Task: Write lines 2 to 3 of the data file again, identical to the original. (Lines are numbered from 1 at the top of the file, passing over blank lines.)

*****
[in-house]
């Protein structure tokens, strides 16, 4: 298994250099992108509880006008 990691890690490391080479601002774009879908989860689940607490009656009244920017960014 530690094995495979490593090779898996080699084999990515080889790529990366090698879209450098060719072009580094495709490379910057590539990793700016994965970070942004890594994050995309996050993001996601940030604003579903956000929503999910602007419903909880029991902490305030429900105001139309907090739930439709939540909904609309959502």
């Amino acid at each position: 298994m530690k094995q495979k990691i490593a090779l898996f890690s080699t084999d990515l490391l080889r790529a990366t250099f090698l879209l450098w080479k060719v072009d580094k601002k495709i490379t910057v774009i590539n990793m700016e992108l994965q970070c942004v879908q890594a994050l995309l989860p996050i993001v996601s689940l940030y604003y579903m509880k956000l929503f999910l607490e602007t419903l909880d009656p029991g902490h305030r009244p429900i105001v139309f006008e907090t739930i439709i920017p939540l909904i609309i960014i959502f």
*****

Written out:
């Protein structure tokens, strides 16, 4: 298994250099992108509880006008 990691890690490391080479601002774009879908989860689940607490009656009244920017960014 530690094995495979490593090779898996080699084999990515080889790529990366090698879209450098060719072009580094495709490379910057590539990793700016994965970070942004890594994050995309996050993001996601940030604003579903956000929503999910602007419903909880029991902490305030429900105001139309907090739930439709939540909904609309959502």
């Amino acid at each position: 298994m530690k094995q495979k990691i490593a090779l898996f890690s080699t084999d990515l490391l080889r790529a990366t250099f090698l879209l450098w080479k060719v072009d580094k601002k495709i490379t910057v774009i590539n990793m700016e992108l994965q970070c942004v879908q890594a994050l995309l989860p996050i993001v996601s689940l940030y604003y579903m509880k956000l929503f999910l607490e602007t419903l909880d009656p029991g902490h305030r009244p429900i105001v139309f006008e907090t739930i439709i920017p939540l909904i609309i960014i959502f």